Neighbors involved in tree disputes usually fight over views, dropped leaves, and loose branches, but sometimes the problem goes a lot deeper. Trees, like other plants, release pollen that can cause allergies. The allergies can be severe enough to curtail someone's life during that tree's pollen season. If your neighbor has just planted a tree that you're allergic to, you could potentially have a personal injury claim -- but you have to take a look at the situation carefully.
What Did the Neighbor Do?
Your first course of action when you find out your neighbor has planted a tree that you're allergic to is to talk to them about removing the tree. Sometimes the neighbor does that. Other times the neighbor will do it if you pay for the removal. The point is, if your neighbor plants a tree that you're allergic to, you ask the neighbor to remove it, and the neighbor complies immediately, you likely don't have a personal injury claim. But if the neighbor resists and leaves the tree in place even though you're now suffering, you should look at additional factors and possibly talk to a lawyer.
Rarity of Allergy
Another consideration is how rare the allergy is and whether your neighbor could have reasonably expected that someone in the neighborhood would have an allergy. For example, if you live in central Texas and your neighbor plants mountain cedar, which is a highly allergenic tree responsible for a severe allergy nicknamed cedar fever (which Texas Monthly once called a "scourge" and a "plague"), that's not a tree that someone would reasonably want to plant in the region. Cedar fever is common; any nursery or landscaping company in the region will know about it and be able to warn new residents away from planting the trees. Again, you'd have to talk to a lawyer about possible paths of recourse, but a personal injury suit could be a possibility.
Rarity of Tree
At the same time, if there are a lot of trees in the region that set off your allergy, you might have trouble filing a personal injury lawsuit just because removing the one tree in your neighbor's yard isn't going to do much to help you. Take that mountain cedar example; mountain cedars are very common in central Texas. While your neighbor could rightly be called clueless and inconsiderate for planting one, removing that one likely wouldn't help your allergies. You could force the neighbor to remove the tree, but a personal injury lawsuit might be tougher to follow up on.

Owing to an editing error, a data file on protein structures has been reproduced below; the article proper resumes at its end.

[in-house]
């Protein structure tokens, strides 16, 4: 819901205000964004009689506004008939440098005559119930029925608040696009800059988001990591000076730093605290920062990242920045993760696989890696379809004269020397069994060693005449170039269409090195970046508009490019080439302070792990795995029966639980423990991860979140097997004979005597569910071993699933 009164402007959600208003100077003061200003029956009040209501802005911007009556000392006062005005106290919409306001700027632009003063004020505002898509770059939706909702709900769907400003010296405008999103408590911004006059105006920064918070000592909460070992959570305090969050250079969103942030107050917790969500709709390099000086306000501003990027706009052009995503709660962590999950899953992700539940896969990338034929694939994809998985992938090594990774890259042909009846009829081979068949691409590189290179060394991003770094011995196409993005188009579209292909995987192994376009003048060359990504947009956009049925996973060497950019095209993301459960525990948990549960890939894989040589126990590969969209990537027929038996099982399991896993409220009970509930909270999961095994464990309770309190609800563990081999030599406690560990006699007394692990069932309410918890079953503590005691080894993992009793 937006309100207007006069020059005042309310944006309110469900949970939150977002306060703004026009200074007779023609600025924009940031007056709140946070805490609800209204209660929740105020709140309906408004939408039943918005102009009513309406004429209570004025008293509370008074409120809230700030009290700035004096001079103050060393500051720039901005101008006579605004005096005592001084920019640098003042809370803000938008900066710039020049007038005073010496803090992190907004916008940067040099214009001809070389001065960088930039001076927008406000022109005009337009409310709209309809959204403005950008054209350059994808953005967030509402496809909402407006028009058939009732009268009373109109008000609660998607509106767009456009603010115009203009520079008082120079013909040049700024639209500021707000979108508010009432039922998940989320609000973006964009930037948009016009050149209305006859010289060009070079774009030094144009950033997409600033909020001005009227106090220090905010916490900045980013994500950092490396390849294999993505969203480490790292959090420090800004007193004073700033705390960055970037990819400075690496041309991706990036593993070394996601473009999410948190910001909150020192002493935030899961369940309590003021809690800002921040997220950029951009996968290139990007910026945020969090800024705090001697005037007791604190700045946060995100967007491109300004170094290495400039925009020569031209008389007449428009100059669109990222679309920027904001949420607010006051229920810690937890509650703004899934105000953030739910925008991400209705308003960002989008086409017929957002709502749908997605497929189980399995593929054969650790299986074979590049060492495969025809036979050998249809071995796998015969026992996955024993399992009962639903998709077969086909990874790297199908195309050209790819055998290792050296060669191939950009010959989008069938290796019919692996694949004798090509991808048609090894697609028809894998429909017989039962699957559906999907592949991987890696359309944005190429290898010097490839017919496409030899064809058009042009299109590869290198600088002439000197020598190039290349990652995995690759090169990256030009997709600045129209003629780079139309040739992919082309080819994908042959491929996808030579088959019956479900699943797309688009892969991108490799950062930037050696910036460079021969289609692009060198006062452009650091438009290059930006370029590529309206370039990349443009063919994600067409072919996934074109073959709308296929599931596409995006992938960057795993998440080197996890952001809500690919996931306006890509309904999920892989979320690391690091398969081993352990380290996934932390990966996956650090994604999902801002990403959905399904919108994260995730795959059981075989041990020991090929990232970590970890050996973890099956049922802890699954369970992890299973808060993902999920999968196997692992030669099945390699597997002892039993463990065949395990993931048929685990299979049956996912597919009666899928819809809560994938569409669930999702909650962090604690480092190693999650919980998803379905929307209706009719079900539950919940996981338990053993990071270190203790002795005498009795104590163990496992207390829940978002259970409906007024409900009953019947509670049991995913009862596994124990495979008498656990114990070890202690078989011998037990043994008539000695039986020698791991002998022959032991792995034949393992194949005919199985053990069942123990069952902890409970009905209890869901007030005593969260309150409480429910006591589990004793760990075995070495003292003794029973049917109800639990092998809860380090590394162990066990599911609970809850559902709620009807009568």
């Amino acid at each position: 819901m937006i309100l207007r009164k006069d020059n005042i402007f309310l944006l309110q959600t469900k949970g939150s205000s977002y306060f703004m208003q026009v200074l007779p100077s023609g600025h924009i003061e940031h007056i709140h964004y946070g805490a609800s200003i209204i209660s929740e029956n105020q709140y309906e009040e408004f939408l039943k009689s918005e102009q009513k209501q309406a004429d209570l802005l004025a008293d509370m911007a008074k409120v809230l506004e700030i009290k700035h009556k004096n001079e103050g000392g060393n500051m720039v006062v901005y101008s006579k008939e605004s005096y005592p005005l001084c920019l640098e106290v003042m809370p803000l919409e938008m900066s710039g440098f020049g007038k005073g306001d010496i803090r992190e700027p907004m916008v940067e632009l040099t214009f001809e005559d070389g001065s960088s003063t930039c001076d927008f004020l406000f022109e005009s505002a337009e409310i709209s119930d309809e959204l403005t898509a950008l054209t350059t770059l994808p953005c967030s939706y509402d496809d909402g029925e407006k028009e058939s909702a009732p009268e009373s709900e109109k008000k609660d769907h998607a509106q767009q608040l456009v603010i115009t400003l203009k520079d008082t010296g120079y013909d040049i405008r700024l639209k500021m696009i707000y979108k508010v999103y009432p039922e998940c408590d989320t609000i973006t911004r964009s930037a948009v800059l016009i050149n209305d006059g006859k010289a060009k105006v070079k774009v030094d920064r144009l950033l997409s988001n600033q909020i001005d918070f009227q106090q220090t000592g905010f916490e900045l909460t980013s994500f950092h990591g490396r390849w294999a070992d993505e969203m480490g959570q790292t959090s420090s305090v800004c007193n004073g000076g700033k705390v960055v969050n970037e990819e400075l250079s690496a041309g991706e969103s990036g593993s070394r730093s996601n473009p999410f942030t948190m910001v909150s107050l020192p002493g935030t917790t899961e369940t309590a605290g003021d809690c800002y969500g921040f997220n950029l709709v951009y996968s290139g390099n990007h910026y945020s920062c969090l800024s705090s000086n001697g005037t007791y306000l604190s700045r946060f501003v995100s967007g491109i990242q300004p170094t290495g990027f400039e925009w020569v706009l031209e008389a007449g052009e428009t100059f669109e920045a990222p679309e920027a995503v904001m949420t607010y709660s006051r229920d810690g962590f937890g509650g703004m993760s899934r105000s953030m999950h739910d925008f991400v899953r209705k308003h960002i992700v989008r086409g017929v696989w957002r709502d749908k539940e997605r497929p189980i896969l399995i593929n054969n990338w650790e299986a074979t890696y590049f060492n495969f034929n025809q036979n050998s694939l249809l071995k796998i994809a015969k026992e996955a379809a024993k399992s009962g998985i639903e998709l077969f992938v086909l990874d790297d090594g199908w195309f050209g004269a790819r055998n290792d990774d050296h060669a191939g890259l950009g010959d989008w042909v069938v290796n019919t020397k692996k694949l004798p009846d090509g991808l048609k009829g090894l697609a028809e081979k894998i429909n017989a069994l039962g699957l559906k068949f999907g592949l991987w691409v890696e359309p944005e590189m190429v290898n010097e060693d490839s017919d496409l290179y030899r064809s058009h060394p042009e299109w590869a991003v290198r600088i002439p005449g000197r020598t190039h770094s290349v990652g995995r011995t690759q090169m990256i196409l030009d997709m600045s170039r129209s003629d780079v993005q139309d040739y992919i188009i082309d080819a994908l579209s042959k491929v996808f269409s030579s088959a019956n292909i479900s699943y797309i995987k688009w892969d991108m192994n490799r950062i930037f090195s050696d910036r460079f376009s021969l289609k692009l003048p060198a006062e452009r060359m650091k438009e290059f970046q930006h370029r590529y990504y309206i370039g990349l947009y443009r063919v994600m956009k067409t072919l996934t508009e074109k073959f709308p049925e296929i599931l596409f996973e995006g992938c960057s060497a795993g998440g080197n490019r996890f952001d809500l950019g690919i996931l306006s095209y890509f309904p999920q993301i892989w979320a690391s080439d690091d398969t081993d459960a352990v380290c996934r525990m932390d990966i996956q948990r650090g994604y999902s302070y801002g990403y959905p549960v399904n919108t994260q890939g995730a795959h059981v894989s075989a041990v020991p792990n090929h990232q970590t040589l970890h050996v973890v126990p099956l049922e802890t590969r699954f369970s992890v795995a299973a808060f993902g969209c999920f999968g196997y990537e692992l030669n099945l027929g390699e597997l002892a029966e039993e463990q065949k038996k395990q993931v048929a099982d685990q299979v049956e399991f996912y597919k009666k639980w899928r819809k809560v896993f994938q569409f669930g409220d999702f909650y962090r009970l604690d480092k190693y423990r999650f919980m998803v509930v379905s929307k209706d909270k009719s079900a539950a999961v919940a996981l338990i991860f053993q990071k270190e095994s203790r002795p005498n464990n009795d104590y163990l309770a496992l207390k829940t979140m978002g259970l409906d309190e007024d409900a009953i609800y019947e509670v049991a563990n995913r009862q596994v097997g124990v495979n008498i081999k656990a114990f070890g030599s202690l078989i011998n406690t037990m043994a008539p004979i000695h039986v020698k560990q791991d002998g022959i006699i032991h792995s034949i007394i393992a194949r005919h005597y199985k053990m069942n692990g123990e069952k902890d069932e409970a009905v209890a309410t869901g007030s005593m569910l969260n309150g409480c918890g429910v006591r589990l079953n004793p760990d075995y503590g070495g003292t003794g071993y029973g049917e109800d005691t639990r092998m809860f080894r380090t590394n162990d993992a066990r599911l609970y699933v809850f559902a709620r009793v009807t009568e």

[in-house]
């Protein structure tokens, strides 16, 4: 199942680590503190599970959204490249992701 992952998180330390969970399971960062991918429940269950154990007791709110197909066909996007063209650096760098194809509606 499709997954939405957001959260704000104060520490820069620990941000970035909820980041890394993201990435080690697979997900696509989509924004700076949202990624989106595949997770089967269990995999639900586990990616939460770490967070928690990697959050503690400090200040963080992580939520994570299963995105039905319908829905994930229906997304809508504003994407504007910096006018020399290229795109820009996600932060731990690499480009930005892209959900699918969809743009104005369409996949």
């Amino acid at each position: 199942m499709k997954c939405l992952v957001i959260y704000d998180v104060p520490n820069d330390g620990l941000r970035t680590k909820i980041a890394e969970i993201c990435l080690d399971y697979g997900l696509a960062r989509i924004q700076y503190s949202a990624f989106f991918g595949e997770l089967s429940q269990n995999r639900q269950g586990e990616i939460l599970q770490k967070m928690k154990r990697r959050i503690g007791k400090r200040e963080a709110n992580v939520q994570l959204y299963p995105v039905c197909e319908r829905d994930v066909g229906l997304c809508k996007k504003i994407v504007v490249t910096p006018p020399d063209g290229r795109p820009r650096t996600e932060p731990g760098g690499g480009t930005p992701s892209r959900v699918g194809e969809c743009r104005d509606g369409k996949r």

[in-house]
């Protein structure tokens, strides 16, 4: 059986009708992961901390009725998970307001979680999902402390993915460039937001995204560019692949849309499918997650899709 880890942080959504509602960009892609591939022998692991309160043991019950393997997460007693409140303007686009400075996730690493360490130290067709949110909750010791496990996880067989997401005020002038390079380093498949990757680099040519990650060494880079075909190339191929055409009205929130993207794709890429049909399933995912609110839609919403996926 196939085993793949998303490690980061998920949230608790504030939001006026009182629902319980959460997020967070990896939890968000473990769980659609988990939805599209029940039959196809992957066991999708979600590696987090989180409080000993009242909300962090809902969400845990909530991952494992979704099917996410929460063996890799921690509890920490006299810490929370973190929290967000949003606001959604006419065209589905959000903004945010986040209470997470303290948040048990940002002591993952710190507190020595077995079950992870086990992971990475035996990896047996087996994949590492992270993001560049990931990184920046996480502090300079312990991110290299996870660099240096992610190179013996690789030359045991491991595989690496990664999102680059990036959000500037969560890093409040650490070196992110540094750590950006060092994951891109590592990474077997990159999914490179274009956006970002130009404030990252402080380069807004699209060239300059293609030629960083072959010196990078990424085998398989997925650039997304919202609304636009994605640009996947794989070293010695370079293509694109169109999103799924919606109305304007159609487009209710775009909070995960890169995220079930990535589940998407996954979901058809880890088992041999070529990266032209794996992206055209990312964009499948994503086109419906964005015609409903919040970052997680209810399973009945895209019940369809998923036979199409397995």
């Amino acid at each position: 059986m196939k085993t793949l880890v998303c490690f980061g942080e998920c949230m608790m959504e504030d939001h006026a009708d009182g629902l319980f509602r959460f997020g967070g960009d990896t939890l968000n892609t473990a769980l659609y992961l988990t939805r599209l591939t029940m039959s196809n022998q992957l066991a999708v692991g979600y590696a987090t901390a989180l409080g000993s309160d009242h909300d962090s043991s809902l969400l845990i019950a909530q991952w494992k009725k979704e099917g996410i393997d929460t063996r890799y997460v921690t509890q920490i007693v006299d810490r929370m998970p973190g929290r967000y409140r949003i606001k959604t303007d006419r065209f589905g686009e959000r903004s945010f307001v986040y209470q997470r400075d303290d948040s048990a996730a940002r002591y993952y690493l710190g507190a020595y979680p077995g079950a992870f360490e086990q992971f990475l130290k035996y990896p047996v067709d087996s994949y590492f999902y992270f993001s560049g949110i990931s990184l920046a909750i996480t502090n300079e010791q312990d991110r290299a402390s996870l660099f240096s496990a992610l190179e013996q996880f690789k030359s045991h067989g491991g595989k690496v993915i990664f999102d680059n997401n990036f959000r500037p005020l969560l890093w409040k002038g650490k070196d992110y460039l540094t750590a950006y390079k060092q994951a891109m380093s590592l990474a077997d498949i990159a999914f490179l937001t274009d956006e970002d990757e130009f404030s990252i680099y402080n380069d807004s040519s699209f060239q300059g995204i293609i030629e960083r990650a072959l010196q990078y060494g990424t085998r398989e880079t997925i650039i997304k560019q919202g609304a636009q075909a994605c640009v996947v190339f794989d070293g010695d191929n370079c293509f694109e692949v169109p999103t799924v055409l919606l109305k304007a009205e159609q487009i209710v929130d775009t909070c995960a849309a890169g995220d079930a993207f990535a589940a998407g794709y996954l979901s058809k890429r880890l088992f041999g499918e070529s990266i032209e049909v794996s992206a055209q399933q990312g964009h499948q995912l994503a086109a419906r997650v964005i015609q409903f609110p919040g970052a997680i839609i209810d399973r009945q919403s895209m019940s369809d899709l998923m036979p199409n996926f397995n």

What Exactly Is the Problem
Another issue is what the allergy is. Pollen can travel. But if the problem is that you get hives after touching the bark of the tree -- for example, the sap of the mango tree can cause a rash, so if you touch bark where the sap has leaked out, you could have a reaction -- and the tree is far away from your property line in a fenced yard, you might not have a claim. You don't have to venture onto your neighbor's property, after all.
For a personal injury suit to be successful, you have to show that the neighbor could have prevented the problem, that you couldn't avoid it in a reasonable manner, and that the neighbor's tree really did cause your injury (or allergy, in this case), among other things. Because this can be so tricky, you need to talk to a personal injury attorney to determine if you can proceed with filing a suit. Contact a firm like Schey Piller Alspaugh & Wong Pc to learn more.
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